Tag Archives: mens rea

Heritage Report: Retribution and Overcriminalization

Originally published at The Heritage Foundation by Gerard V. Bradley | 3/1/12
Abstract: From the ever-expanding number of federal criminal laws to prison sentences that are too numerous or too long, there are many promising bases for criticizing overcriminalization. One such basis, however, has yet to be fully considered: the fact that too many criminal offenses today are malum prohibitumoffenses—that is, they criminalize conduct that is morally innocuous—and do not contain an adequate mens rea (criminal-intent) element. Continue Reading

Prison Terms for Not Installing ADA Ramps?

Originally published at Cato Institute by Walter Olson | February 9, 2012
We’ve often deplored the continued push of criminal prosecution into matters that were once considered more suitable for regulation or for the operation of civil law. A little‐​noted report a few weeks back in the Los Angeles Times may indicate the next milestone in overcriminalization: Continue Reading

In Jail for Backed-Up Toilets

Originally Published at National Review by Shannen W. Coffin December 12 2011
The Wall Street Journal has a powerful illustration today (subscription required) of the problem of overcriminalization of federal law and the related problem of strict liability crimes. It tells the story of Lawrence Lewis, a maintenance engineer at a military retirement home in D.C., who pled guilty to misdemeanor violations of the Clean Water Act and its implementing regulations — all for discharging a backed-up sewer line into a city storm drain to prevent flooding in an area on the property where, according to the story, the sickest residents lived. Continue Reading

Gibson Guitar Raid: Much to Fret About

Originally published at National Review by Pat Nolan
Federal prosecutors are proving themselves too highly strung. With military precision, the federal officers surrounded the building, donned flak jackets and helmets, readied their weapons, burst in, and forced terrified employees out at gunpoint. Officers ransacked the facil Continue Reading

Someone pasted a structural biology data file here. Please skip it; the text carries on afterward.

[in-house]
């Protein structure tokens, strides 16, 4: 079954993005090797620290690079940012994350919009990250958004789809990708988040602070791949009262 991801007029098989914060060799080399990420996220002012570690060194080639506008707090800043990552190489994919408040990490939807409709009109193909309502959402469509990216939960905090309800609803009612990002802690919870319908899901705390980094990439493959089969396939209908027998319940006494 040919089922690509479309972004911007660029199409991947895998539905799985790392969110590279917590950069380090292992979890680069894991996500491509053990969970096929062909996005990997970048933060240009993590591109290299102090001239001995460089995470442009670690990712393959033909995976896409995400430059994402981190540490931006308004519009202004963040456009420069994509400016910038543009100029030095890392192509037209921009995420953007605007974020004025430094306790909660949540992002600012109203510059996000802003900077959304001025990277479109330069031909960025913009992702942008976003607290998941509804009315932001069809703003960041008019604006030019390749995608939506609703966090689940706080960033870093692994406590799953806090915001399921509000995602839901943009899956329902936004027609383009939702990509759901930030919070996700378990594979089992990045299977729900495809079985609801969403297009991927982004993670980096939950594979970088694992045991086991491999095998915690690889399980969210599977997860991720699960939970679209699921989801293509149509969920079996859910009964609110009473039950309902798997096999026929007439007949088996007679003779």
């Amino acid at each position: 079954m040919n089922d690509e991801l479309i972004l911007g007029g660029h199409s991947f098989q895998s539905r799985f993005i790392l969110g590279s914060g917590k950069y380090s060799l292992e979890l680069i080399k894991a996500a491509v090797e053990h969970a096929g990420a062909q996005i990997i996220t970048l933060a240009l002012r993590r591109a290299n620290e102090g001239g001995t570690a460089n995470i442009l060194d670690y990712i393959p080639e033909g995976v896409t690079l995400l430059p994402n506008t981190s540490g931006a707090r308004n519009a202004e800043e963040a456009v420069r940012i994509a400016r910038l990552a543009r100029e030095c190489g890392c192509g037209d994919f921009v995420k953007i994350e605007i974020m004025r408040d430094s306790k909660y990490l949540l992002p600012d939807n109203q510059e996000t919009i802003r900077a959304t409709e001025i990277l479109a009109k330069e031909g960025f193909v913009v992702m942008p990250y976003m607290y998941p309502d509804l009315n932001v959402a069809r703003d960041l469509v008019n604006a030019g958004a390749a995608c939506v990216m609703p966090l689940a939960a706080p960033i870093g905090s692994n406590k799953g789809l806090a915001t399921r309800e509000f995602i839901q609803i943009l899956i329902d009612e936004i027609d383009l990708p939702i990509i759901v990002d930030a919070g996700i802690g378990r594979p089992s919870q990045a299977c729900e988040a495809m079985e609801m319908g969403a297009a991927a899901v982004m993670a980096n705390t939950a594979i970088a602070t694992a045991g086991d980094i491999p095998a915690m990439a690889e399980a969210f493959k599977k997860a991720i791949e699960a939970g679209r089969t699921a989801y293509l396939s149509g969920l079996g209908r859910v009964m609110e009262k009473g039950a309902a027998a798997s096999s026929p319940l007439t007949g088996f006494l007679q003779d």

The Legal Consequences of Saving a Baby Woodpecker

Originally published at Cato Institute by Walter Olson | August 2, 2011
Federal law makes it illegal to “take,” “possess,” or “transport” a migratory bird except under permit. If you worry that this sweeping language might give the federal government too much enforcement power, perhaps you are one of those horrid House Republicans who, according to Bryan Walsh in Time magazine, are in the grip of “antigreen ideology” and want to “essentially prevent” agencies like the Department of the Interior “from doing their jobs.” Who else would object to laws meant to protect Nature? Continue Reading

Maybe You’re a Criminal and You Don’t Know It

Originally published at Cato Institute by Tim Lynch | December 9, 2009
Yesterday, Michael Dreeben, the attorney representing the U.S. government, tried to defend the controversial “honest services” statute from a constitutional challenge in front of the Supreme Court. When Dreeben informed the Court that the feds have essentially criminalized any ethical lapse in the workplace, Justice Breyer exclaimed, Continue Reading

Burning Bushes

Originally published at National Review by Paul Rosenzwieg and Trent England | 12/8/03
Palo Alto means “tall tree” in Spanish, but Kay Leibrand knows that tall trees can be a crime in the California city. Leibrand, a 61-year old grandmother, breast-cancer survivor, and former software engineer, was arrested and nearly went to jail because her hedge of xylosma bushes was more than two-feet tall. Continue Reading